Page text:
Using KissMetrics to improve your website


I'm a big believer in the power of objective measurements as the best way to drive product improvements, and in the past I've built my own ramshackle logging systems to gather the data I needed. Unfortunately it always took a frustratingly long time to create the systems, and I never had enough resources to build a visualization and analysis interface that easily told me what I wanted to know. For OpenHeatMap I decided to be as aggressive as I could in finding off-the-shelf solutions for everything outside of the core of the service, so I gave KISSMetrics a try.

Much as I would enjoy a Gene Simmons-themed stats service, it's actually named after "Keep It Simple, Stupid", and they deliver on that (in a good way). Installing the code is straightforward, just a nugget of Javascript for every page on your site. With that set up, you can define a series of pages as a 'funnel', a path you expect your users to take through the site towards your eventual goal. This was also very painless to set up, though in OpenHeatMap's case it's more of a tree with lots of alternate routes. The reporting handles this fairly well, letting you see visitors who entered after the nominal start of your funnel. You can see the sort of graph you get at the top of this post.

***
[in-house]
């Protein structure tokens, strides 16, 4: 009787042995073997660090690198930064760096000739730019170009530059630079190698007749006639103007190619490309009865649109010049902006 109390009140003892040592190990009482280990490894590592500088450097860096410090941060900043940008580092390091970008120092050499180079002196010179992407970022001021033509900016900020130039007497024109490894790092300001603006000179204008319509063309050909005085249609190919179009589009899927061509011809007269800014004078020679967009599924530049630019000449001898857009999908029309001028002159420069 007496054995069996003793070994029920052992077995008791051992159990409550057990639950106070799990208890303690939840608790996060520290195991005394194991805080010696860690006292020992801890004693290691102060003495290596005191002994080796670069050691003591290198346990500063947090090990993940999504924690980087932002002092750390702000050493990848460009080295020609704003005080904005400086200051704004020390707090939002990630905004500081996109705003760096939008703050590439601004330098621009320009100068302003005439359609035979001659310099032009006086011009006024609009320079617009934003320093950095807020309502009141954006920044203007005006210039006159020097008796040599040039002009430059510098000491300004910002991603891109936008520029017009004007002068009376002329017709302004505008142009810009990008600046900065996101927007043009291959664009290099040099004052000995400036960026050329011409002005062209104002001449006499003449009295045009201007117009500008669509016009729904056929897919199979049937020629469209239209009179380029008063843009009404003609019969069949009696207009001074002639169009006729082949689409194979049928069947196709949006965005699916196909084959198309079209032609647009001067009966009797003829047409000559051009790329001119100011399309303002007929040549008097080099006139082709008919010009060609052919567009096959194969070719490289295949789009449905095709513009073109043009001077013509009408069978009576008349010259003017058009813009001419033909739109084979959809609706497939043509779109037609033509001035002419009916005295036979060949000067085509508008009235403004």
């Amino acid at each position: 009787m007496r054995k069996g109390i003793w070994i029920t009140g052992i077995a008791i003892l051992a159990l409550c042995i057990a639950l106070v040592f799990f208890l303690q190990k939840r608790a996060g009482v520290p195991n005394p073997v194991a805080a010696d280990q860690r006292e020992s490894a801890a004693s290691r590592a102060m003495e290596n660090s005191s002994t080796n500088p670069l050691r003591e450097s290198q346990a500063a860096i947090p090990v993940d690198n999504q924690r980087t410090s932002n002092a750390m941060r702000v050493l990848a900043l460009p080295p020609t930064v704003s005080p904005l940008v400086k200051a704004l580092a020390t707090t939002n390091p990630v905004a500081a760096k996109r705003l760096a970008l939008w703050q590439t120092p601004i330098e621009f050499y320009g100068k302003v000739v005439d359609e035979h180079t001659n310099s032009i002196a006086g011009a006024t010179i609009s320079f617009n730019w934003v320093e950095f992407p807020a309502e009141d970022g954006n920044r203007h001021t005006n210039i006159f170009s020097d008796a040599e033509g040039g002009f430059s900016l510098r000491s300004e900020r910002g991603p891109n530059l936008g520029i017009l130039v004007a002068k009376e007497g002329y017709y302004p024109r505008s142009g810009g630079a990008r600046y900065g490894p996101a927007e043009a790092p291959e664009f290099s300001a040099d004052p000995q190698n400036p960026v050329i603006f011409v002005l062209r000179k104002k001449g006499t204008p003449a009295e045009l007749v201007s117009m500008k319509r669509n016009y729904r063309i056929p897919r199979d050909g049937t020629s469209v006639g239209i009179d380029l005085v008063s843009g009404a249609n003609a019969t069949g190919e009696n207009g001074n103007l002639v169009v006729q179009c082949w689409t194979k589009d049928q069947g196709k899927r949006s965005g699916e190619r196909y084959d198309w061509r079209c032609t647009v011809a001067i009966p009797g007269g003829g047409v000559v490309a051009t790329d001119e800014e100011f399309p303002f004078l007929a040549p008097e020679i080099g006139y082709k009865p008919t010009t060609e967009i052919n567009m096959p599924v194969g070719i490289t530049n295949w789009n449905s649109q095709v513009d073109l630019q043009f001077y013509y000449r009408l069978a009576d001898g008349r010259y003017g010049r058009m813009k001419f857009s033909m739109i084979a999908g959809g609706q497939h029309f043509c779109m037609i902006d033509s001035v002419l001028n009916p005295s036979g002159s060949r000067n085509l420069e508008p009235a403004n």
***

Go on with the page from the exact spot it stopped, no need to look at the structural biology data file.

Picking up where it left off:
That's really the heart of the service for me. My goal is to get as many visitors as possible to create maps, so I religiously follow the ratio of people viewing the front page to those making to the end of the map building process. I started off with only around 2% making it all the way through, but now on a good day I'll see 9% building their own visualizations. Having that number to check my changes against has been essential. I've been able to tell very quickly if my changes are actually making a difference, and psychologically it's been a great motivator to work on improvements and make that dial move!

There's a lot of depth to KISSMetrics, including support for A/B testing and an API for custom events, but I have so much on my plate improving obvious problems with my service that I haven't dived in. There is a cost to all this goodness of course: $125 a month. That's a very steep price for a small-scale site like mine, but it's vital enough to my development that it's worth it. It's a good motivation to get my service to the point where I can roll out premium features too!

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